The victim, a young rugby player, had a pillowcase placed loosely over his head. He heard bitter, almost crazed, laughter before unseen hands rubbed excrement into his face and liniment around his genitals.
His ordeal was not over. Another initiation ceremony involved a shuttle race in a pub, in which he was stripped to his underpants and forced to eat sheep's eyeballs and cat food. Someone squirted Tabasco sauce in his eyes. The pain was indescribable, but he dared not flinch. Big boys don't cry. It will be another newbie's turn soon.
That victim grew into a hero, a warrior king. He put his body on the line for his mates and loved playing for his country. He relished the physicality of his sport and the intimacy of the dressing room.
He accepted its rituals and became accustomed to self-sacrifice. Such was the ferocity of his ambition and the strength of his loyalty to the group that he thought nothing of playing on when clearly concussed. Real men refuse to succumb. Tomorrow will take care of itself.
He's a survivor. Getting out of bed on cold mornings is an uncomfortable experience, because his shoulders and back are "shot", but the trophy cabinet, stuffed with caps, jerseys and an array of mementoes, beats a pension plan.
His sport has reached a crossroads. Medical evidence concerning the cumulative effects of head injuries is mounting. Lawyers are hovering, seeking to take advantage of the merest hint of laxness in the application of preventative policies. Move on, people. Nothing to see here.
Rugby has never had to deal with the sort of controversy currently convulsing American Football but it should not recoil from assessing where its macho culture could lead. The NFL, and most pertinently veteran players damaged during its development into a sporting monolith, is still addressing the consequences of concussion, which resulted in a $765m (£477m) class action settlement.
The last thing it needed was the nightmare scenario of a case involving racism, homophobia and institutionalised bullying. Miami Dolphins' offensive lineman Richie Incognito has been suspended for allegedly victimising and maltreating team-mate Jonathan Martin.
The response to the sanction, and its supplementary investigation, was dark but illuminating.
Martin, the victim, was portrayed as the problem. Peers accused him of cowardice. They railed at him for breaking the sacred code of the locker room and ignoring the merits of retaliatory justice.
Their ignorance was enshrined by New York Giants safety Antrel Rolle, who told Martin: "You're a grown-ass man. You need to stand up for yourself." Legendary coach Mike Ditka suggested he should have taken his persecutor "to fist city". The inference was clear. Man up, or ship out.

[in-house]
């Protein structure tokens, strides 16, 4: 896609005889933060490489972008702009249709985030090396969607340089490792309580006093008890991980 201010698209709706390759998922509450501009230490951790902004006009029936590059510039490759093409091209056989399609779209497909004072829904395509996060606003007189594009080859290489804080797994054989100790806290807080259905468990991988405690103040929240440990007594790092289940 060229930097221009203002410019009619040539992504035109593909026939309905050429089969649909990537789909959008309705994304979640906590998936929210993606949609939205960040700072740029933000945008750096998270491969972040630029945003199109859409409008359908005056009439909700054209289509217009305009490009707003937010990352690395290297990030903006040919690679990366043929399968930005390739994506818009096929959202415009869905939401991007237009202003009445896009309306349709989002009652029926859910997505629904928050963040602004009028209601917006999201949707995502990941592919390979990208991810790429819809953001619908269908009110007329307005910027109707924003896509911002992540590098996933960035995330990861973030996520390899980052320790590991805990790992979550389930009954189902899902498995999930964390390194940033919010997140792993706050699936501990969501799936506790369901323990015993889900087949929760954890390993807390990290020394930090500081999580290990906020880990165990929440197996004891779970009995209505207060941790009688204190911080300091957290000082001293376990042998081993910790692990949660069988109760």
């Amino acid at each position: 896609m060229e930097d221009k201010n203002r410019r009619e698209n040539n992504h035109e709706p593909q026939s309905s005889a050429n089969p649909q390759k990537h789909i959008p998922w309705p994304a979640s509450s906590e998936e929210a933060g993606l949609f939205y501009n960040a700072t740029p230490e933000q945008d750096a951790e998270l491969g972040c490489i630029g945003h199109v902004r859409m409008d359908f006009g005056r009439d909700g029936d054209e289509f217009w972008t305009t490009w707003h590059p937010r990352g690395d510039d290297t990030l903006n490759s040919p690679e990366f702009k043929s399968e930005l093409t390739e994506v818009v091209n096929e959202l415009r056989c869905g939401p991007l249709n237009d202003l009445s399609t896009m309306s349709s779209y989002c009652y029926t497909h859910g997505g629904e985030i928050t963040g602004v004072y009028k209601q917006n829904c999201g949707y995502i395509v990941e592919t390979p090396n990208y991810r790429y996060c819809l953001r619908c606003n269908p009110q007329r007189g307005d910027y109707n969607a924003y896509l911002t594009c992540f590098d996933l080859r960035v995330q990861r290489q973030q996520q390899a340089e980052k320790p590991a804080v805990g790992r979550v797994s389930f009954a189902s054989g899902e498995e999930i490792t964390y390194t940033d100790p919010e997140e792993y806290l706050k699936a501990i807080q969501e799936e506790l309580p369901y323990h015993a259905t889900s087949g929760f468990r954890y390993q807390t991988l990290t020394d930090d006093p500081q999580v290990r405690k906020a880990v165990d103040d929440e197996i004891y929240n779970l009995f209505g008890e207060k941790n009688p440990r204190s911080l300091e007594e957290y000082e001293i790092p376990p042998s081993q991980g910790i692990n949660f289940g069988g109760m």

Martin, who briefly checked into a mental-health clinic and has gone to ground with his family, is defending himself through statements issued by his lawyer. Some of the threats aimed at his sister by an unnamed team-mate are so vile they cannot be repeated with a clear conscience.
When seeking help becomes an issue because it is perceived as not being a masculine act, we are at the ragged edge of reason. It isolates the vulnerable and empowers the oppressor. The consequences can be devastating, even deadly.
Martin's career may well be over. In a sport where outbreaks of steroidal rage are not uncommon, it was probably wise he had the courage to be cautious.
Pillowcases also feature in American Football's initiation rituals. Cam Cleeland had one over his head when he ran the gauntlet through New Orleans Saints team-mates. Colleagues who refused to do so had their beds urinated upon and belongings destroyed.
Cleeland was kicked, punched and then hit in the face with a sock filled with coins. His eye socket was shattered and he still has only partial vision. Yet for eight years, he played up and played the game.
Perhaps that is the problem.
England have no chance till 2030
Dan Ashworth, the FA's director of elite development, put this international break into perspective at a conference in midweek. By accepting it will take "between three and sixteen years" to establish a cogent playing philosophy through the Academy system, he effectively deferred England's World Cup ambitions until 2030.
Ashworth, who worked with England manager Roy Hodgson at West Bromwich, traced the national team's consistent failure in knockout stages of major tournaments to a lack of competitive experience at youth level. Emerging Spanish and German players have typically played 50 representative games when they graduate into the senior squad; English players have generally had 20.
The system is complicated immeasurably by agents, who pressurise the FA when their players are dropped down the age groups, to augment their education.
Ashworth insists England must be "more strategic and aggressive" in targeting the immigrant community and players with dual nationality. The production of a modern international footballer involves greater sophistication in profiling their social, intellectual and psychological development.
Ashworth has his work cut out, but given the long-term nature of his job, theoretically at least, time on his side.
Shane Yawn, typecast as a Test match troll, is doing his best by haranguing Alastair Cook. There's understandable bemusement at the Poms' mungbean curry but little enthusiasm for old-school barracking. The familiarity of this Ashes series is breeding indiffer- ence, which is worse than contempt.